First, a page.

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Fraud In Science: How Prevalent Is It And What Can Be Done?

Date:
December 15, 2008
Source:
European Science Foundation
Summary:
Public confidence in the honesty of scientists is being harmed by a small minority of researchers who behave badly, a conference heard last week. European research organizations agreed to work more closely to tackle the problem of fraud and other misconduct in science.

Public confidence in the honesty of scientists is being harmed by a small minority of researchers who behave badly, a conference recently heard. European research organisations agreed to work more closely to tackle the problem of fraud and other misconduct in science.

The meeting in Madrid on 17-18 November was organised by the newly formed Research Integrity Forum of the European Science Foundation (ESF) in collaboration with the Spanish National Research Council (CSIC). It continued work set in motion by the first world conference on research integrity held in Lisbon in September 2007.

Fraud in science includes inventing data (fabrication), manipulating data to produce an unjustified result (falsification) or presenting the work of other researchers as one's own (plagiarism).

There is little hard evidence of the extent of the problem but various estimates suggest that between 0.1% and 1% of researchers commit fraud and perhaps as many as 10% to 50% engage in questionable practices. Most of these are relatively minor, said Dr John Marks, Director of Science and Strategy at ESF, "but if people get away with it and if no-one says anything about it, it might invite bigger issues of misconduct." He said that opinion polls showed that trust in scientists is still high "but that trust is easily lost by high profile cases of misconduct and that is why we are so concerned."

A survey by ESF earlier this identified 18 European countries that had put in place codes of conduct for good practice in research but they varied greatly in how they dealt with suspected cases. Many have set up research integrity offices to promote good practice and discourage misconduct.

No European country has yet followed the lead of the US National Science Foundation which, along with other federal agencies, has statutory powers to investigate allegations of fraud including power to subpoena evidence. Dr Peggy Fischer, of the NSF's Office of Inspector General, described how offenders can be required to take a course in scientific ethics or, in the most serious cases, banned from receiving any federal research funding for up to five years.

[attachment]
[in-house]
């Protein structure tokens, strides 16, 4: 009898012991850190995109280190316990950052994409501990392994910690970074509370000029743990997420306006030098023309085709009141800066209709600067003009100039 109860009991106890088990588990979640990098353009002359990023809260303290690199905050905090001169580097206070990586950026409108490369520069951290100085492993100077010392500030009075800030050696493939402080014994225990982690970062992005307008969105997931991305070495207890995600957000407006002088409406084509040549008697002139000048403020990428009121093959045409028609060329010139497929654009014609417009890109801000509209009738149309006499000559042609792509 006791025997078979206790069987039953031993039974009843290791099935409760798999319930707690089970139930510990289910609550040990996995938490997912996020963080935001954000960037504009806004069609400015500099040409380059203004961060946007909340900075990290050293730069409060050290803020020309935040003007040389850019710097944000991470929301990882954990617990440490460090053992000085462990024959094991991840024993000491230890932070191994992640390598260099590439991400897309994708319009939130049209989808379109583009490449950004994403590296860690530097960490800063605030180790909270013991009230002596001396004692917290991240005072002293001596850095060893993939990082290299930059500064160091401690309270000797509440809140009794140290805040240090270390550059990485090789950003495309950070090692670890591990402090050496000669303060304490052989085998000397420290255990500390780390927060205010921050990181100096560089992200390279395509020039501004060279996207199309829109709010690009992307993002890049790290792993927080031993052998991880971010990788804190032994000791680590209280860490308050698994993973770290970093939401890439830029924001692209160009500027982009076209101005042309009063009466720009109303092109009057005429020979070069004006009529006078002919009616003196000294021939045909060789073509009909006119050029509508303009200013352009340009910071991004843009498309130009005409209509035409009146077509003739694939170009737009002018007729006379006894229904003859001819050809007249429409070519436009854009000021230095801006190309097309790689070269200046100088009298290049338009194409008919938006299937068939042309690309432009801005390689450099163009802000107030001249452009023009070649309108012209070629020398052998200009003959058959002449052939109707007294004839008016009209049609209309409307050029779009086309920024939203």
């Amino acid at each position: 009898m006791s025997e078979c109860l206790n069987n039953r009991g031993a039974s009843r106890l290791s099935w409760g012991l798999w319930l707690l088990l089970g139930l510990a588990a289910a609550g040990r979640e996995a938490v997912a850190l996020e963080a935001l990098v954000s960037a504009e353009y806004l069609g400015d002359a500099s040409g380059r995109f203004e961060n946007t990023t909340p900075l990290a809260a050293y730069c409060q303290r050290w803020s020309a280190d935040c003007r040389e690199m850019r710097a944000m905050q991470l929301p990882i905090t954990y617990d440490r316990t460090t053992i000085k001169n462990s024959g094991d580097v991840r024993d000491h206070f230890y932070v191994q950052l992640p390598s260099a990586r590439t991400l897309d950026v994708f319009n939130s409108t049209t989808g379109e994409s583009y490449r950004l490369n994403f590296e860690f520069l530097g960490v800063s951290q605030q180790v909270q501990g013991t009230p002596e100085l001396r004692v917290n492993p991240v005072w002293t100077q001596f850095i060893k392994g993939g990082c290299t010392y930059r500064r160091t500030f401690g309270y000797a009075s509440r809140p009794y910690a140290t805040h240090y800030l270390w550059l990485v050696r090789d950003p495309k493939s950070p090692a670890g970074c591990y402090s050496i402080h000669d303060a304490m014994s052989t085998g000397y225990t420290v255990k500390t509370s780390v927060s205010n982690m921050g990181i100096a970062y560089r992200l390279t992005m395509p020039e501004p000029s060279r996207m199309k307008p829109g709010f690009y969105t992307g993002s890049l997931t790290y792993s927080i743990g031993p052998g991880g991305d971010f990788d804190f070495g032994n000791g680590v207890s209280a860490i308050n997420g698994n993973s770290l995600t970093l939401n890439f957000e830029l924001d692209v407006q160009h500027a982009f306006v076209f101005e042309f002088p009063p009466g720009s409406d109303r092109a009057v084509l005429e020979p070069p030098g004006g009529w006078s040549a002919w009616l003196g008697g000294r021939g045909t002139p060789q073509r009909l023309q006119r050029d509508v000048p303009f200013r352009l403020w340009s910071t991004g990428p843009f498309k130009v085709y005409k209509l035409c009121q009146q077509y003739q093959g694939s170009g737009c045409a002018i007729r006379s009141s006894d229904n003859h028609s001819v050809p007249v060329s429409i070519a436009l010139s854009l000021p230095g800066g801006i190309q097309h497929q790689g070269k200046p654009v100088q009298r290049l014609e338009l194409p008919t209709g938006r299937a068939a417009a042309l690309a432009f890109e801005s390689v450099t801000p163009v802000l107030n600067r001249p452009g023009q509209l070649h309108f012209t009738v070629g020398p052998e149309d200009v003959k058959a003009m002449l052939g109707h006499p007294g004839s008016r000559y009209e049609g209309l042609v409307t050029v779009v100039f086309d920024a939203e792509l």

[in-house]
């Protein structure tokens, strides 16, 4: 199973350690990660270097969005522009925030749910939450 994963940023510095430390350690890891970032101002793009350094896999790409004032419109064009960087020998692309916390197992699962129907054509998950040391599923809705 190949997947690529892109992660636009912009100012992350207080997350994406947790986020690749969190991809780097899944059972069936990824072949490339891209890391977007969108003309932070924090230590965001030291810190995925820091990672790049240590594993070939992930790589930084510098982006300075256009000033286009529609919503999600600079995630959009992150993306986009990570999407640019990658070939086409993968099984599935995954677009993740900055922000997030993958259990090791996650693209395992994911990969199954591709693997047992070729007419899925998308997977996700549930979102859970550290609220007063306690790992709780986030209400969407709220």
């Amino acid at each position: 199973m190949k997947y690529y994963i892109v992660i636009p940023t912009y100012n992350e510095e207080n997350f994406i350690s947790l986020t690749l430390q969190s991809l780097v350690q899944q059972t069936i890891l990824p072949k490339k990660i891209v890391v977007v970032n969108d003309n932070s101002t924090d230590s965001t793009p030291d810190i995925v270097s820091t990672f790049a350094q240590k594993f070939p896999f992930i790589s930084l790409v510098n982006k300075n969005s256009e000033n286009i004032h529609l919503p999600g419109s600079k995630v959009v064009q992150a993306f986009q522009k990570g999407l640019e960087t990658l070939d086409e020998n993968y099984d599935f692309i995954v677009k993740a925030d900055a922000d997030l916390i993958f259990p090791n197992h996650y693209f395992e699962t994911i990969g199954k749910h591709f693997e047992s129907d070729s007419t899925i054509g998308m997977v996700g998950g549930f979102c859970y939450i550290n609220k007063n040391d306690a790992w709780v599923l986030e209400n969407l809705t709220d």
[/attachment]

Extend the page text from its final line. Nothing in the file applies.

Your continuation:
Systems in Europe tend to be more consensual and rely more on the self-governance of the scientific community. Professor Eero Vuorio, chair of the National Advisory Board on Research Ethics, said that all of Finland's universities and polytechnics and most research funding bodies had signed up to a national code of good scientific practice. Allegations of misconduct are investigated by individual institutions to an agreed procedure with the help of outside experts. Sanctions are in the hands of employers.

Although most countries agree on the core definition of what constitutes misconduct, they differ in how they regard other unethical behaviour and how they deal with it. The meeting heard reports on the situation in the United Kingdom, Portugal, the Czech Republic and France.

With much research now being done in international collaborations, problems can arise when fraud is committed within a cross-border partnership and there are no agreed rules on how cases are to be investigated and how sanctions can be imposed.

A move towards a common approach has been proposed by the Global Science Forum of the OECD, which would require potential collaborators to agree on what to do in cases of suspected misconduct. "When you're doing your collaborative planning you need to recognise that things can go wrong," said co-chair of the forum, Christine Boesz of NSF. She acknowledged that such an idea was new and was meeting resistance from some researchers.

The meeting also discussed the role of universities, national academies, international scientific bodies and scientific journals in promoting research integrity and heard of a project to compile a database of research papers known to be tainted by fraud. A proposal for a global clearinghouse to promote research integrity was also presented.

Members of the forum agreed to exchange information and good practice, to develop a code of conduct that could be used as a template for national codes, to develop a checklist to assist ESF members in setting up national and institutional structures to promote good practice and deal with misconduct, and to promote further research on the extent of misconduct.

Co-organiser Professor Juan José de Damborenea of CSIC told the meeting: "Society requires science and researchers to solve the problems that concern all of us. In general, public opinion has a good image of the honesty of scientists. We cannot allow it to be lost."


Story Source:

The above story is based on materials provided by European Science Foundation. Note: Materials may be edited for content and length.


Cite This Page:

European Science Foundation. "Fraud In Science: How Prevalent Is It And What Can Be Done?." ScienceDaily. ScienceDaily, 15 December 2008. <www.sciencedaily.com/releases/2008/12/081210091031.htm>.
European Science Foundation. (2008, December 15). Fraud In Science: How Prevalent Is It And What Can Be Done?. ScienceDaily. Retrieved September 21, 2014 from www.sciencedaily.com/releases/2008/12/081210091031.htm
European Science Foundation. "Fraud In Science: How Prevalent Is It And What Can Be Done?." ScienceDaily. www.sciencedaily.com/releases/2008/12/081210091031.htm (accessed September 21, 2014).

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